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FIA Confirms ‘Hypercar’ Design Concept for New Prototype Class

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FIA Confirms ‘Hypercar’ Design Concept for New Prototype Class

Post by erwin greven » 9 months ago

John Dagys wrote:FIA reveals ‘hypercar’ design concept for top prototype class in 2020-2021

June 7, 2018

The FIA has confirmed that the new set of top-level prototype regulations will feature design concepts based on hypercars when it goes into effect in the 2020-21 World Endurance Championship season.

A summary of the new technical regs, which remain in discussion, were presented to the FIA World Motor Sport Council on Thursday in Manila.

Further details are set to be released next week in Le Mans.

Among the points discussed include a targeted budget reduction of 75 percent from current LMP1 factory budgets and the freedom for manufacturers to design cars “based on a hypercar concept.”

The presentation follows more than nine months of discussions between the FIA, ACO and manufacturers to define the new ruleset, which was developed in the wake of Porsche’s exit from LMP1 competition.

ACO President Pierre Fillon previously revealed plans for a “GTP-like” concept, which would see manufacturers build prototypes that bear resemblance to its high-end production cars.

At least five manufacturers: Toyota, Ford, McLaren, Aston Martin and Ferrari, have been in roundtable meetings for the new regs, which could also be adopted in the IMSA WeatherTech SportsCar Championship.

A targeted budget of one-quarter of the current LMP1 budgets, meanwhile, would put it in the range of €25 million ($30 million) per season.

Thursday’s WMSC meeting also confirmed a new initiative from the WEC to “encourage the participation” of female drivers.

Details of that initiative, along with the technical regulations, will be presented at the ACO’s annual press conference on June 15.

As expected, the Endurance Committee’s proposal to shorten the length of the 2019 Sebring event from 1500 to 1,000 miles was approved, thus confirming the revised 2018-19 WEC schedule.
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Post by John » 9 months ago

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Post by MonteCristo » 9 months ago

Are we entering another crappy era like it was post Group C?
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Post by kals » 9 months ago

MonteCristo wrote:
9 months ago
Are we entering another crappy era like it was post Group C?
The way I read it, this should look similar to the GT1 concept of 1995-98. Not sure I agree with that though.

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Post by Michkov » 9 months ago

I fear this going to be a BoPfest, not what I'd want from my top of the line sportscars.

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Post by erwin greven » 9 months ago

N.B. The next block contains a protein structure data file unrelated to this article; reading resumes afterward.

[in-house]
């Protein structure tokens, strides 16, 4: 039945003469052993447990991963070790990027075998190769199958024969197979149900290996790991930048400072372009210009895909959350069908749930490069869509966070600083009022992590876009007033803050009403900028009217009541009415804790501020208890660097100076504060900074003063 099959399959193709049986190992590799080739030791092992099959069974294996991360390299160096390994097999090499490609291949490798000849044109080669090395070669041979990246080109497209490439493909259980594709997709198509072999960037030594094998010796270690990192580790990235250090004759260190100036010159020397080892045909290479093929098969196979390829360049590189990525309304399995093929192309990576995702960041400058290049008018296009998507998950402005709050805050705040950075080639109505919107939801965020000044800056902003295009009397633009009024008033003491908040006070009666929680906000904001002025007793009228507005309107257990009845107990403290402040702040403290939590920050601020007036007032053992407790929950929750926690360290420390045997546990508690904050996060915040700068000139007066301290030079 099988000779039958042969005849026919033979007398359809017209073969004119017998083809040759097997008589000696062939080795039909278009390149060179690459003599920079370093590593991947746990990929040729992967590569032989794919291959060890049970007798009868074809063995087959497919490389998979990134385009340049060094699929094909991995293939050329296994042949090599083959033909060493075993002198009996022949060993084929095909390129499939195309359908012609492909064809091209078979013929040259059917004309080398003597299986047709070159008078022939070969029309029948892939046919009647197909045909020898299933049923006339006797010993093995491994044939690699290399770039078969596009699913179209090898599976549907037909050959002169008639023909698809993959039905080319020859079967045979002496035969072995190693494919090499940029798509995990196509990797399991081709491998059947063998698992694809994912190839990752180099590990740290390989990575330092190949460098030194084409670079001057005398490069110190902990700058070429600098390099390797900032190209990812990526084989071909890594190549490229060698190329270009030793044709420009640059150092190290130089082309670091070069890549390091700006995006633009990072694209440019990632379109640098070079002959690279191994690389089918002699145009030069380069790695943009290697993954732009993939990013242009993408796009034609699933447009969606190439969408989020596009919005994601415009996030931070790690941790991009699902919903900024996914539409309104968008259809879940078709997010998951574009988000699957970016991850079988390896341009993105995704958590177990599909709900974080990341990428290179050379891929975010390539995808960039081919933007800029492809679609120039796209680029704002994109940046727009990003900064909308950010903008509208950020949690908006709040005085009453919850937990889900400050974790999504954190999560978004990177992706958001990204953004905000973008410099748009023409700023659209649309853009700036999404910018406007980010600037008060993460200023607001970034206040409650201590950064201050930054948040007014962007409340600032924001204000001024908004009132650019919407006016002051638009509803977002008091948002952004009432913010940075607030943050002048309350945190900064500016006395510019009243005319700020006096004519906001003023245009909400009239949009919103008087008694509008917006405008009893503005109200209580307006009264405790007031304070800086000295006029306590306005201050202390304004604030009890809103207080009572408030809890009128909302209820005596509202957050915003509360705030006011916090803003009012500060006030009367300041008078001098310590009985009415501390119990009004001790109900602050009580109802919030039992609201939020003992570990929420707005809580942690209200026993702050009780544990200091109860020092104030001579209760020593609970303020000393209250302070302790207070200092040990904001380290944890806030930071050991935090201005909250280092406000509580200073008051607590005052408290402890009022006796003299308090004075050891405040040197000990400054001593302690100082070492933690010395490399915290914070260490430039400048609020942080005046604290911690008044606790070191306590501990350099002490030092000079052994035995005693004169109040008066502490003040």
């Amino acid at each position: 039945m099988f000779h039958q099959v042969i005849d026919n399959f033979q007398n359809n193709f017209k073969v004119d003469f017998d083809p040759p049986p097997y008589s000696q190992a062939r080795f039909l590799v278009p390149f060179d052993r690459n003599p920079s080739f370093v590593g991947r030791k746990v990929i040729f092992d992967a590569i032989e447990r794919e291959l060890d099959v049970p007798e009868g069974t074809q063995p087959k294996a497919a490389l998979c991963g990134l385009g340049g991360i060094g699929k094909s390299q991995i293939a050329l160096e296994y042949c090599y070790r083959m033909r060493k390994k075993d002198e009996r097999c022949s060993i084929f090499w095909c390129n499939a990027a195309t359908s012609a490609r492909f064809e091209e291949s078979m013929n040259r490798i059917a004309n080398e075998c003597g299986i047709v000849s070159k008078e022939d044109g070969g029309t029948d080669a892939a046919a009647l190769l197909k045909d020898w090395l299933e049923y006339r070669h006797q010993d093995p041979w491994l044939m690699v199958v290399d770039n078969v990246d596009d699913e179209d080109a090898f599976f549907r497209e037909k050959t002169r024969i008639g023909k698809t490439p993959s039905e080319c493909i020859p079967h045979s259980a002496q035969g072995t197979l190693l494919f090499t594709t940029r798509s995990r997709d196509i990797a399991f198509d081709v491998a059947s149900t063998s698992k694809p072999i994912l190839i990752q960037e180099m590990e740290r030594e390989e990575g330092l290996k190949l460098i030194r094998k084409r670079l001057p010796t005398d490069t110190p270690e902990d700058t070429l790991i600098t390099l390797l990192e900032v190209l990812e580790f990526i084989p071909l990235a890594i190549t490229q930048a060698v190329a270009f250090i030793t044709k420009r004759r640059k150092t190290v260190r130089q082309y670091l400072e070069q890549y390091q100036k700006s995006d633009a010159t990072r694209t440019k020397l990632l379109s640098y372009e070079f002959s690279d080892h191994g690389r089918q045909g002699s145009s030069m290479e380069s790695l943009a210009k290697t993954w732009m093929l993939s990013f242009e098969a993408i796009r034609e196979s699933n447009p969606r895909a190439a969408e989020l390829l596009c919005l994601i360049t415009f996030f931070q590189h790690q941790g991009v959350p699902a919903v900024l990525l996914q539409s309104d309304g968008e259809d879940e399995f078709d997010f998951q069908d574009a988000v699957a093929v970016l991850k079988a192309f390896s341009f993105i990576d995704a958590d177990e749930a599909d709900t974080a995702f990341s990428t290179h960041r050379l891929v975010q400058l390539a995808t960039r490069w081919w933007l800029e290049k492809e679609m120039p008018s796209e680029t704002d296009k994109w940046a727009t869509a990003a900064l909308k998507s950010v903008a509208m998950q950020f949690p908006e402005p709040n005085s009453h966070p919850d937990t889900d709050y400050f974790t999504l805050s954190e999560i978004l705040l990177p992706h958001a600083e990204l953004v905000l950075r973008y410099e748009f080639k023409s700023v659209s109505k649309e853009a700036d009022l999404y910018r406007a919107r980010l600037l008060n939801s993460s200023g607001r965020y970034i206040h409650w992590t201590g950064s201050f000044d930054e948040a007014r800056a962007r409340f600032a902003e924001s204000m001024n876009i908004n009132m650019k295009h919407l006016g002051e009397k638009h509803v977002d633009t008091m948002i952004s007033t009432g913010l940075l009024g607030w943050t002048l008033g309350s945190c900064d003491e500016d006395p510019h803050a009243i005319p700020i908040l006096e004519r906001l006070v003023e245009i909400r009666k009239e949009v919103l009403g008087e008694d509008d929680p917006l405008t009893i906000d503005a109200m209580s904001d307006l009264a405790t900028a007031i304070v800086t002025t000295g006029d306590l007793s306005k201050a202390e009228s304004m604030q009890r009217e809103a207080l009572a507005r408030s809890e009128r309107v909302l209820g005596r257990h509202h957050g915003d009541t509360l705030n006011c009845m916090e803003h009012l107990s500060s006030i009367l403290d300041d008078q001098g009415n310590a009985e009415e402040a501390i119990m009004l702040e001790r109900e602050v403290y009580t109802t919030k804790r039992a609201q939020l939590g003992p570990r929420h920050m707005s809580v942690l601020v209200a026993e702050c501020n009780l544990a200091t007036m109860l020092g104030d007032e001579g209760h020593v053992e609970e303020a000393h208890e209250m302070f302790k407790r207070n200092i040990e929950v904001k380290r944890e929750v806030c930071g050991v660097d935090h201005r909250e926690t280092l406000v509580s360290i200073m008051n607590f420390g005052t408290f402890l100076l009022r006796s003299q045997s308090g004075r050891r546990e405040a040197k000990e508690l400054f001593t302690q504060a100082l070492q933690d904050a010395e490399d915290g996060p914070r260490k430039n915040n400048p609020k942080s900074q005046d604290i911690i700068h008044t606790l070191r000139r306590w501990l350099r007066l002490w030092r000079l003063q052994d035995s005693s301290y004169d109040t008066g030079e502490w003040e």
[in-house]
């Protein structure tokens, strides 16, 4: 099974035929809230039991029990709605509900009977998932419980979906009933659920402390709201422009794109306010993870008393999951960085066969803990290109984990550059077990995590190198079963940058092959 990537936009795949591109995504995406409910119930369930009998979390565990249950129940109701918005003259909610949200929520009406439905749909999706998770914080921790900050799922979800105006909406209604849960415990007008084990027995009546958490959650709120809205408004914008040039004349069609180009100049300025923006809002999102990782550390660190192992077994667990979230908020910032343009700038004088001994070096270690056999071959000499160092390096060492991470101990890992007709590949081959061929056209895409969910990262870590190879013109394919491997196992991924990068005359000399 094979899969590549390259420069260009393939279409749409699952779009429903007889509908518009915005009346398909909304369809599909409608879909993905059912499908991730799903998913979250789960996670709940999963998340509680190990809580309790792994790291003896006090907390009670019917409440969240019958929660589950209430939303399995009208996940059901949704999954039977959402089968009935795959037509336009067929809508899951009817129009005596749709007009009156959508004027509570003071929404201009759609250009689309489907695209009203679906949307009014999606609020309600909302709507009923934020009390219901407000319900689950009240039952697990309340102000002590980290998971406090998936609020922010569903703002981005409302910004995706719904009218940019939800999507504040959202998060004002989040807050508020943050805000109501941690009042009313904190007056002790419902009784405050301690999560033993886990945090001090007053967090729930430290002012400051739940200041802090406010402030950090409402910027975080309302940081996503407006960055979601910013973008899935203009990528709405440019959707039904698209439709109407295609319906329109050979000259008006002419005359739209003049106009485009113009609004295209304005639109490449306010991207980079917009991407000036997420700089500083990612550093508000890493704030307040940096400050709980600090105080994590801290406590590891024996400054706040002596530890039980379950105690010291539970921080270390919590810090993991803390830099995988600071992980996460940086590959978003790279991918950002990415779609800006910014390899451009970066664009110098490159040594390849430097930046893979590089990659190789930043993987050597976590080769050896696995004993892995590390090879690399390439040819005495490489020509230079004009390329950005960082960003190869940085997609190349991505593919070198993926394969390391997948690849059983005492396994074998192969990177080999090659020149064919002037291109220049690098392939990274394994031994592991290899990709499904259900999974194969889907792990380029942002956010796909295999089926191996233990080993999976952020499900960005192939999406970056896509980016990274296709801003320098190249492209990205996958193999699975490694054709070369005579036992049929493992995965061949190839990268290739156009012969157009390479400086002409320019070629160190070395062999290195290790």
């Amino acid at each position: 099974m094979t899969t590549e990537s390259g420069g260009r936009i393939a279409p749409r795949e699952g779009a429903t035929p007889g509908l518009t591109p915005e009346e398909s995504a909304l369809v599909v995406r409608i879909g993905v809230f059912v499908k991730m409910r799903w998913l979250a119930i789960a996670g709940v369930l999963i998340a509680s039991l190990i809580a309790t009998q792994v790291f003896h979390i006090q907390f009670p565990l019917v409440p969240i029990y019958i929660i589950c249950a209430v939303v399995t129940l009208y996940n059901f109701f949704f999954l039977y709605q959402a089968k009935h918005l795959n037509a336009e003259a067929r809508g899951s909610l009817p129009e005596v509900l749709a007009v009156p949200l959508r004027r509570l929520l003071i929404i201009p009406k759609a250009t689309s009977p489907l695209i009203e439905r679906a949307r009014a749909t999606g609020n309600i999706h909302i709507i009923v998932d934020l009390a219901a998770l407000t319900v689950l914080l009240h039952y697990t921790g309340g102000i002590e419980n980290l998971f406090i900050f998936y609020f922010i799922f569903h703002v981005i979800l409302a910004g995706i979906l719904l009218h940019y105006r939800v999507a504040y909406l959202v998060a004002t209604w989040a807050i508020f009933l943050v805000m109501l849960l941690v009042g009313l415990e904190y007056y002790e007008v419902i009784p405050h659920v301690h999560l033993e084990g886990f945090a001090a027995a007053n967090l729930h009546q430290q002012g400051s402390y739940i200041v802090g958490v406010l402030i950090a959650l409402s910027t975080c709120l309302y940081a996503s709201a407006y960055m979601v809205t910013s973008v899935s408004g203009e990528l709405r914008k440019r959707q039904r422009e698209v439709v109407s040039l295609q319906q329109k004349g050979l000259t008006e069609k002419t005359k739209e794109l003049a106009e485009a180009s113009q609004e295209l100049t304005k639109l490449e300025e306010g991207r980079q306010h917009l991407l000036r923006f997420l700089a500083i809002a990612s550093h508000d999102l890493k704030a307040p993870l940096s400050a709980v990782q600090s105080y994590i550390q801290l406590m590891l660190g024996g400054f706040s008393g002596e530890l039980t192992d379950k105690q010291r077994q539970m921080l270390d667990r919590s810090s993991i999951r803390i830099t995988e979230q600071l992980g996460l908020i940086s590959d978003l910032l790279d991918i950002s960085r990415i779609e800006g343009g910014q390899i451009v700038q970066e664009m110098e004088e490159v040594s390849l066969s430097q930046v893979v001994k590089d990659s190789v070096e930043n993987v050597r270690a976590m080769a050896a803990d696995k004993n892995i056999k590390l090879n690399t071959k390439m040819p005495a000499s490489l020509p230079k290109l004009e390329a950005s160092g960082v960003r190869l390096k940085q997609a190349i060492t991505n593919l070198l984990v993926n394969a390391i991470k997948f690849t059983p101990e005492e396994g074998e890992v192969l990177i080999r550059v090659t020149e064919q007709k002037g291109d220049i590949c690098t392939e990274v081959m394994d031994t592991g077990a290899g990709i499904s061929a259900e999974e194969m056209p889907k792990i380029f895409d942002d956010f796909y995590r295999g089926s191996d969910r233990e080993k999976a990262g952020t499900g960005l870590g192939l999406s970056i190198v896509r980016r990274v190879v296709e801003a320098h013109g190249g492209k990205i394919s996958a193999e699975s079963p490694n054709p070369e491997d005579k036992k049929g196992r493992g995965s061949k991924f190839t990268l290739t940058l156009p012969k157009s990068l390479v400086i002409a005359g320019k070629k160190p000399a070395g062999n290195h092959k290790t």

Jake Kilshaw wrote:Details of 2020 ‘Hypercar’ Design Revealed

ACO announces details of 2020 ‘hypercar’ regulations for top class of endurance racing…

Image

Details of the new-look top class for endurance racing have been announced at the ACO’s annual press conference ahead of a 2020 debut.

The design concept was confirmed by the FIA at the World Motorsport Council last week but details of the formula were presented to the public for the first time at Circuit de la Sarthe on Friday morning.

The cars will resemble each manufacturer’s road car design and costs will be around one-quarter of the current LMP1 hybrid budget.

They will come into effect for the 2020-21 FIA World Endurance Championship season and make their 24 Hours of Le Mans debut in June 2021.

Several aspects of the design are open, including free engine architecture and the ability to run any number of cylinders in either a turbocharged or naturally-aspirated design.

The cars will have an overall weight of 980 kg while weight distribution will be capped, along with a defined maximum fuel flow, controlled efficiency other regulations to prevent expensive development.

An electric motor will be mounted on the front axle with a fixed performance of 200 kW while the engine’s maximum performance target is 520 kW.

Each car will have two seats, a bigger cockpit than the current LMP1 machines, a wider windscreen and a roofline more consistent with road cars.

Manufacturers will have to make their systems available for privateer teams to lease at an affordable price, while any manufacturer can build its own hybrid system which will be entirely homologated by the FIA and ACO.

Estimated lap times at Le Mans are around 3:20, and so slightly slower than the current LMP1 hybrid performance.

“The new regulations for the FIA World Endurance Championship, which come into effect for the 2020/21 season, are the result of hard work between members of the FIA, ACO, manufacturers and teams,” commented FIA President Jean Todt.

“This will provide endurance racing with a long term, stable platform, while continuing to offer a cost-effective stage to showcase future technologies.”
http://sportscar365.com/lemans/wec/deta ... -revealed/
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Post by erwin greven » 5 months ago

30 Questions Answered On 2020 ‘Hypercar’ Regulations

What, Why, When?

17 October 2018, 11:00 AM

When will these rules come into force?


Any new cars will join the 2020/ 2021 FIA WEC in September 2020, they will be eligible to race at Le Mans in 2021.

Are they now formally approved?


Not yet, an outline was considered by the latest meeting of the FIA’s World Motorsport Council (WMSC), the regulations will be considered and discussed by the next meeting of the FIA Endurance Commission early next month before being submitted to the WMSC for final approval and adoption at their meeting in early December.

What does a season’s budget look like?
From a starting point, announced at the Le Mans 24 Hours of c25-30 million Euro for a 2 car full season FIA WEC effort the current estimates are that a manufacturer programme could be delivered for 20 million Euro, and a privateer programme for c.16 million Euro.